Posts Tagged ‘#acdseeultimate’

You may have read all about how you can put the Collections feature to work for you organizing and finding your photos. But did you know: you can also make collection sets, which is fancy-speak for creating hierarchies of collections inside parent collections. This makes it possible to really drill down to the exact images you want and to categorize with the level of specificity that is important to you. Maximize efficiency!

Keep in mind that you can’t add images to the collection sets themselves. That’s not what they’re for.  You have to put them inside of a folder within the set. This being the case, it may be useful to think of the collection sets as directories you define the structure of.

To Create a Collection Set:
  1. In the Collections pane, right-click and select Create Collection Set.
  2. create_collection_setIn the Create Collection Set dialog box, enter a name for your collection set. You may want to give this some thought. This will be the parent folder that holds a bunch of baby folders, so you’ll want to give it an identifiable name. Not that you can’t go back and change it, of course. I’m just trying to save you time.


Select the Inside a Collection Set checkbox if you would like to add your collection set inside of another collection set, creating a sort of collection set inception. Select the collection set from the drop-down menu.

collection_ception3. Click Create.

Now you can work on your hierarchy. Create a new folder by right-clicking the collection set.


Or right-clicking anywhere in the Collection pane. Doesn’t matter. What does matter is that in the Create Collection dialog, under Location, you enable the Inside a Collection Set option. Choose the Collection set you just created from the drop-down menu.


Now you can name your collection, and press Create.

You can take things deeper by adding collection sets inside of collection sets, and then putting more folders inside of those. Choose Create Collection Set and then choose the existing collection set to put it inside. And so on and so on.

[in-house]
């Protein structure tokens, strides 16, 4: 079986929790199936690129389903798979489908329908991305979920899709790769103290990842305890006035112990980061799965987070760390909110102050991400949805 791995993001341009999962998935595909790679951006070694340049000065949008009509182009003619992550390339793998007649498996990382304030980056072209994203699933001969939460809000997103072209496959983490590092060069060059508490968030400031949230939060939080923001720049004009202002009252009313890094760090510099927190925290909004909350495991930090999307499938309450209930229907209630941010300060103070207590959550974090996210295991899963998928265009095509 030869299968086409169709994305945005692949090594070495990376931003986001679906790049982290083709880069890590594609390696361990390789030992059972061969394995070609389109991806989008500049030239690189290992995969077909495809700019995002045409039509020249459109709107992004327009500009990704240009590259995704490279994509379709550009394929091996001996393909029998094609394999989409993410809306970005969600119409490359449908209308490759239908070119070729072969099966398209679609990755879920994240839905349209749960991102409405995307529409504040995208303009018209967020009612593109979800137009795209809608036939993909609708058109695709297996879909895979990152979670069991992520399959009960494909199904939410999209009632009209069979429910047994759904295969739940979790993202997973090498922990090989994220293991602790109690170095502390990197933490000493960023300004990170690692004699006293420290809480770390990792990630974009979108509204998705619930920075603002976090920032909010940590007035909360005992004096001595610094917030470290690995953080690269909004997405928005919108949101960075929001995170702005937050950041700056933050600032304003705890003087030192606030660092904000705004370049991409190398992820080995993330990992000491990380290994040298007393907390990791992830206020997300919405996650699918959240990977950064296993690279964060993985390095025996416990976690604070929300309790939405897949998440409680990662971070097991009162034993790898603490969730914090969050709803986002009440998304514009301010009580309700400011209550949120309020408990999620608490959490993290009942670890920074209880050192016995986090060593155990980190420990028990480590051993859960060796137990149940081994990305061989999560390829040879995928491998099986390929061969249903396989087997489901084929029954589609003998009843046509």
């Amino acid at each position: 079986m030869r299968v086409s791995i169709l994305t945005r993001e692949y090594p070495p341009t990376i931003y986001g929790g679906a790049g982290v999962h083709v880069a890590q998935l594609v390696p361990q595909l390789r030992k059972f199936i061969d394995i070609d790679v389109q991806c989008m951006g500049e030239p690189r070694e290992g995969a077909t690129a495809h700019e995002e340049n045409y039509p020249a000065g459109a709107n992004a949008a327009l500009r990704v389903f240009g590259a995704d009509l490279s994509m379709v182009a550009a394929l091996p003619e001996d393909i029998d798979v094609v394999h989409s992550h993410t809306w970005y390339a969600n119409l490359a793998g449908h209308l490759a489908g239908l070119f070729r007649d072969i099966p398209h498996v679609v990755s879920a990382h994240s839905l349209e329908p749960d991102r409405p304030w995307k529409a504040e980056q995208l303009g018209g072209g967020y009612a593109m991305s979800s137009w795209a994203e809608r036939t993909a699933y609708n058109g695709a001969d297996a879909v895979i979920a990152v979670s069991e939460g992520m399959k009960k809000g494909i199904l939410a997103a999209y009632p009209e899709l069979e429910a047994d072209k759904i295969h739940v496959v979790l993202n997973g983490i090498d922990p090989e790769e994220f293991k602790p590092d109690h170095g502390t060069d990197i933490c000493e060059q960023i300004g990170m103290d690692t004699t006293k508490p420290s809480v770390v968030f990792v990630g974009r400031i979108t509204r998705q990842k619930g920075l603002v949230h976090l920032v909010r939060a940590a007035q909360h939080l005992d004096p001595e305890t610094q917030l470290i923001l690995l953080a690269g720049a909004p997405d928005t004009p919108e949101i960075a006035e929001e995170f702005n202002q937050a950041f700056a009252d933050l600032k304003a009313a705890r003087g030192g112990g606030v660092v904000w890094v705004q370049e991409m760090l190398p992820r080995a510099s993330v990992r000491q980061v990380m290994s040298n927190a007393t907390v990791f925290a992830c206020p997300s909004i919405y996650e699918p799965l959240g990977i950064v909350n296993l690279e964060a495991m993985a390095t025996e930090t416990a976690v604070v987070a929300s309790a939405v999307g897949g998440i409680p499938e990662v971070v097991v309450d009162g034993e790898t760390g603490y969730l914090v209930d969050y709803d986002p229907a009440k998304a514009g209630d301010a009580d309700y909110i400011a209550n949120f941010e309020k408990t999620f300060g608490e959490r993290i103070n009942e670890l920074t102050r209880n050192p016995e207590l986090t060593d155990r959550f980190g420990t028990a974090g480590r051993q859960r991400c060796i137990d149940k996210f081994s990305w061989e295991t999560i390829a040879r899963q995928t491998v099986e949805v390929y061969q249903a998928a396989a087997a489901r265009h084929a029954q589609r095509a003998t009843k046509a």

You can make it as complicated and specific as you feel is necessary for your needs. It can be a great way to focus your goals and stay organized.


And if you select the root of a collection set, the File List pane will display all of the images in all of the collections inside of that root.


While you can put smart collections inside of collection sets, it’s worth noting that when you click the root, the results of the query within the smart collection will not appear in the File List pane along with the contents of the other folders.

Now you have the power to create structures to service your affinity for compartmentalization! Chaos…Order!

Every now and then it feels like talking about the database is a good thing to do. It’s mysterious. It’s helpful. And with a little information and some TLC, your database can grow up to be big and strong.

One box missing from rows of boxes on shelves

Let’s recap: The ACDSee database stores information about your files, including EXIF information, file name and folder location, thumbnails, categories, ratings, and any other information you add using the Properties pane. The more information you store in the database, and the more time you spend entering that information, the more important it is to back up your database. A real database nerd might even go so far as to say it’s worthwhile to have a good strategy for managing your backups. Losing hours of work to a system crash or other uncontrollable event is something that should, and can, be avoided. But you didn’t hear that from me. What do I look like? A database nerd? How dare you…

Backup Schedule

How often should you backup? All databases are beautiful and unique. And it really depends how often you add or change information contained in your database. I’d say it’s fair to declare that you should backup as often as you want to avoid retyping data.

Luckily there’s a backup reminder setting you can take advantage of. Go to Tools | Options | Database. On the Database page of the Options dialog you can set how regularly you would care to be reminded. For business environments, though, you really ought to consider backing up every day. It’s one of the easiest ways to avoid an embarrassing time out in the corner… That’s how offices work, right?

When you’re getting ready to do something big, such as importing information from another ACDSee user, or converting a database from a previous version of ACDSee, this is a choice time to prompt a backup. Go to Tools | Database | Back Up Database…

Backup Location

Next, consider not just when or how often you’re backing up, but where to. ACDSee takes pretty good care of you by creating a new folder for each day if you are backing up to your hard drive. This helps to avoid overwriting your backup, and gives you several increments from which you can restore. Also helpful is a monthly backup that is stored in a different physical location than your computer, such as a network drive. You never can be too careful.